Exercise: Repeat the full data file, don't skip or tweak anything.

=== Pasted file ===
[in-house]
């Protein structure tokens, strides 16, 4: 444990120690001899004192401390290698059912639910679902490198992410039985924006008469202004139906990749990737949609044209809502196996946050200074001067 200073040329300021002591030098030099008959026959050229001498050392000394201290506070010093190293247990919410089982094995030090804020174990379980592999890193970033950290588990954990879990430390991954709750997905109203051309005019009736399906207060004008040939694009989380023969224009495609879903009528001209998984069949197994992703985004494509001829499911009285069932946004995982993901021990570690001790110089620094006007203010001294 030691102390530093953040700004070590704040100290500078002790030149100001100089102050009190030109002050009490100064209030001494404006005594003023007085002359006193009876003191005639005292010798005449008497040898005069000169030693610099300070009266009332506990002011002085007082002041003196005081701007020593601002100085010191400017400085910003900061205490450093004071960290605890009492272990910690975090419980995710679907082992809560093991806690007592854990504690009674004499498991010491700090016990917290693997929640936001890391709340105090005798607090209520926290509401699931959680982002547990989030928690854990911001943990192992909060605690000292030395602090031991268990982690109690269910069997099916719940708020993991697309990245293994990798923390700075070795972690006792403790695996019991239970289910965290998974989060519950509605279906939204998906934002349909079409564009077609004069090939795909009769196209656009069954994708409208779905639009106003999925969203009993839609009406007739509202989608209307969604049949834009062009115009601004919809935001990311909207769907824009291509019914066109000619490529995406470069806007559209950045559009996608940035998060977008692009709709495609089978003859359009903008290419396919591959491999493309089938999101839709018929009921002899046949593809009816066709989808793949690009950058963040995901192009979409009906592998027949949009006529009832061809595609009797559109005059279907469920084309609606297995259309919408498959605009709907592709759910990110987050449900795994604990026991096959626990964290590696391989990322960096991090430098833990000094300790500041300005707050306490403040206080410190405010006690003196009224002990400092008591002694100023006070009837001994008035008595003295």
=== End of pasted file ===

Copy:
[in-house]
């Protein structure tokens, strides 16, 4: 444990120690001899004192401390290698059912639910679902490198992410039985924006008469202004139906990749990737949609044209809502196996946050200074001067 200073040329300021002591030098030099008959026959050229001498050392000394201290506070010093190293247990919410089982094995030090804020174990379980592999890193970033950290588990954990879990430390991954709750997905109203051309005019009736399906207060004008040939694009989380023969224009495609879903009528001209998984069949197994992703985004494509001829499911009285069932946004995982993901021990570690001790110089620094006007203010001294 030691102390530093953040700004070590704040100290500078002790030149100001100089102050009190030109002050009490100064209030001494404006005594003023007085002359006193009876003191005639005292010798005449008497040898005069000169030693610099300070009266009332506990002011002085007082002041003196005081701007020593601002100085010191400017400085910003900061205490450093004071960290605890009492272990910690975090419980995710679907082992809560093991806690007592854990504690009674004499498991010491700090016990917290693997929640936001890391709340105090005798607090209520926290509401699931959680982002547990989030928690854990911001943990192992909060605690000292030395602090031991268990982690109690269910069997099916719940708020993991697309990245293994990798923390700075070795972690006792403790695996019991239970289910965290998974989060519950509605279906939204998906934002349909079409564009077609004069090939795909009769196209656009069954994708409208779905639009106003999925969203009993839609009406007739509202989608209307969604049949834009062009115009601004919809935001990311909207769907824009291509019914066109000619490529995406470069806007559209950045559009996608940035998060977008692009709709495609089978003859359009903008290419396919591959491999493309089938999101839709018929009921002899046949593809009816066709989808793949690009950058963040995901192009979409009906592998027949949009006529009832061809595609009797559109005059279907469920084309609606297995259309919408498959605009709907592709759910990110987050449900795994604990026991096959626990964290590696391989990322960096991090430098833990000094300790500041300005707050306490403040206080410190405010006690003196009224002990400092008591002694100023006070009837001994008035008595003295």